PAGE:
GreenYes Digest V97 #233

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GreenYes Digest Sat, 27 Sep 97 Volume 97 : Issue 233

Today's Topics:
GreenYes Digest V97 #232
New Jobs Through Recycling Site!
Zero Waste or Zero Tolerance?

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Date: Fri, 26 Sep 1997 12:17:35 -0400 (EDT) From: Subject: GreenYes Digest V97 #232

To Susan Kinsella at Conservatree- FYI - The Fall issue of the King County (WA) Business Recycling newsletter includes an article promoting tree-free paper, and the newsletter is being printed on rubicon (100% bamboo). The newsletter is distributed to approximately 35,000 business throughout King County, Washington. Let me know if you would like a copy. Susan Fife-Ferris Sound Resource Management Group


Date: Fri, 26 Sep 1997 15:08:52 -0700 (PDT) From: "David A. Kirkpatrick" <> Subject: New Jobs Through Recycling Site!

Check out for financing, market=20 development, recycling business development, state contacts, technical assistance etc. Just out from EPA's Jobs Through Recycling Program!


Date: Fri, 26 Sep 1997 16:42:54 -0400 From: NERC <> Subject: Zero Waste or Zero Tolerance?


Pardon the length of this message (about 3 pages). I thought I'd offer another personal memoir from the encephalitas tainted surrealism of Disney. This is in part a rebuttal to Steve Suess' on-the-scene reporting of the NRC conference, and the feeling of shock and horror many on this list expressed when told there were indeed zero waste hold outs in Orlando.

Monday morning, 9:45 a.m.

I'm sitting on a stage facing Lynn Scarlett, Frank Ackerman and Richard Dennison. Brenda Platt is on my right; Jonathon Greenberg on my left.=20 We've been asked about the role of zero waste, and whether it's an attainable goal. Only Brenda and I respond. As far as I can recall, this is the only time the phrase is uttered during the entire session.

Brenda argues persuasively and passionately that the question isn't whether it's attainable; it's an accurate formulation of the goal we're shooting for, and takes the focus off of other, more arbitrary goals.

I state that I like the phrase zero waste because it's simple and provocative, and because it does convey a sense of our broader long-term goals. I suggest that zero waste may be an appropriate frame for certain policies. For example, a federal law eliminating certain virgin material subsidies could simultaneously provide a high-profile endorsement of resource conservation under the banner of a long term goal of zero waste. But I also state that when I talk with government officials about zero waste they get concerned about the negative impact such advocacy could have on wavering politicians already hell bent on scaling back our commitment to recycling and waste reduction. So, I'm skeptical that zero waste could motivate politicians and, in fact, maybe now isn't the best time to push it.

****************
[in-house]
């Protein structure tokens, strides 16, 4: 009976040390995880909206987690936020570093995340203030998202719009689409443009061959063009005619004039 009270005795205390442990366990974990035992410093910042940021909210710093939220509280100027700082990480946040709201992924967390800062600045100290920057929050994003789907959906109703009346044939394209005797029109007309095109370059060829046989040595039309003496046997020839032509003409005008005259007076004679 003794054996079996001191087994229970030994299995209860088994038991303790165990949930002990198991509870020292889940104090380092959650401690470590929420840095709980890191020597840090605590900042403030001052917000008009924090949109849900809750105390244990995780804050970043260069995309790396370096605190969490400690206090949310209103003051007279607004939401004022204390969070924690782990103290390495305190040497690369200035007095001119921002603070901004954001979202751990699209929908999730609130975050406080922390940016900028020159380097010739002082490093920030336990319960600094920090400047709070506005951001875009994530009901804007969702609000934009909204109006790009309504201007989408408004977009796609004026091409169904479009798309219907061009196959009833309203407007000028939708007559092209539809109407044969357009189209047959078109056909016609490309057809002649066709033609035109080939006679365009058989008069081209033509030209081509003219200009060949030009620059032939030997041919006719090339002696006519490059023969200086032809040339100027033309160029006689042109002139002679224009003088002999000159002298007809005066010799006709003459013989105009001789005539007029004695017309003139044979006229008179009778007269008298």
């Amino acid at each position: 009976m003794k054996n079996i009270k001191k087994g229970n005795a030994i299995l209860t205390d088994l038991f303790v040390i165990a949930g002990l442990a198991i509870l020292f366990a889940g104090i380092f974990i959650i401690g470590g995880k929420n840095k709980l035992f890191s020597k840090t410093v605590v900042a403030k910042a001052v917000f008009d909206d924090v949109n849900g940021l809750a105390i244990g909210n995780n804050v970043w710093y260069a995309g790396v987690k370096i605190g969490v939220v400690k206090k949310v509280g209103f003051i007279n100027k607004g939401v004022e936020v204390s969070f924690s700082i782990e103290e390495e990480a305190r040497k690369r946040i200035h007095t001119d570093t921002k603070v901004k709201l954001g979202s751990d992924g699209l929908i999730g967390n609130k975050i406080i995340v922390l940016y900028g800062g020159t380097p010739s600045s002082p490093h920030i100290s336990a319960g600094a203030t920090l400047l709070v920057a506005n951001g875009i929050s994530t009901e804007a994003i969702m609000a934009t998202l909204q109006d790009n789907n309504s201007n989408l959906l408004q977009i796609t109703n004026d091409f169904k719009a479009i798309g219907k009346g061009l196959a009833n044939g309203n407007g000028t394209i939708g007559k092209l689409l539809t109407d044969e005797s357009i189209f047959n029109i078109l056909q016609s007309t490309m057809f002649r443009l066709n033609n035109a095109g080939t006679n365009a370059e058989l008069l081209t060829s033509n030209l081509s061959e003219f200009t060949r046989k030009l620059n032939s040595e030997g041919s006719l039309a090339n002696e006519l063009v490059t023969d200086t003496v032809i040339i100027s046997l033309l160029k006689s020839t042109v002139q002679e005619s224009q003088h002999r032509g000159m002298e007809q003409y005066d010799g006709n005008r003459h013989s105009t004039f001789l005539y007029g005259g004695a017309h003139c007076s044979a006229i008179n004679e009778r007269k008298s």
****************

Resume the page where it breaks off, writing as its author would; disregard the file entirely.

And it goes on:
(Contrary to Steve Suess' synopsis, broad environmental issues emerged as a theme by several of the speakers during this policy session. My own presentation focused on the need to be explicit about our long-term environmental goals =97 by establishing a clear, common vision for the future and identifying specific, quantitative goals to use as a foundation for strong government policies -- which will be chaotic in the marketplace, but unfortunately are necessary. I also focused on the need to quantify the activities we're promoting in commonly used economic terms, in the interests of establishing them as everyday components of mainstream industry and commerce.)

Monday, 12:00 noon

Steve Suess is bounding over tables towards me, waving his arms. He's grinning, and I can see the button which he is reaching out to give me, even though he's still at least 30 feet away. I've just finished facilitating a roundtable on the "economics of recycling," with well over a hundred people huddled around several large tables. The term "zero waste" didn't come up once.=20

Steve argues pursuasively, and is surprisingly civil. Apparently, my presentation has inspired him to rip up his speech, and prepare yet another draft. He's heard me argue for strong policies to move towards an "environmentally sustainable society." And, even though I actually lent some support to zero waste, all he heard was "zero waste blah blah blah, BUT....." He heard the "but" and therefore he heard me waver on zero waste. So I'm waffling, a typical liberal. I'm being evasive. =20

Partly I want to put the damn button on and be done with it. But I sense in my heart there's something holding me back. It's definitely NOT concern with taking a strong stand. It's more a concern that we should be focusing on the hard questions - HOW and WHAT. Because we're talking about building an economy that looks so much different than today's, the HOW must involve fairly radical changes in existing government economic policies, and we still don't know exactly what policies will do the job. Unfortunately, feel good slogans, even if they're apparently endorsed by individuals, corporations and trade associations, aren't sufficient to institutionalize the changes we seek, and won't sway congress members or state legislators who will have many corporate lobbyists shoving industry-biased quantitative reports before them, showing the down side of potential policies. I also feel that, beyond simple, visionary statements (like "environmentally sustainable society" or "zero waste") none of us really knows WHAT our vision is exactly. What mix of recycling, reuse, renewable resources, new production technologies, reduced consumption patterns, changing perceptions of material needs, redesigned products and services to meet old needs, global redistribution of wealth and ownership, new pollution abatement technologies, etc. will result in anything close to what environmentalists would consider "sustainable," social activists would consider "equitable" and humanists would consider "moral" or "spiritually grounded."=20

I want to articulate all this to Steve. But I'm just too tired, and still coming down from my brush with the debate pro's (who also were surprisingly civil). Steve's energy and enthusiasm are boundless. I take the button, but I don't put it on.

Monday, 1:30

I'm standing at a men's room urinal and two stalls down, Steve Suess is talking to me about zero waste. I've just left a session in which fairly technical, quantitiative information was presented in support of full cost accounting as a means of better documenting and reducing the cost of municipal recycling programs.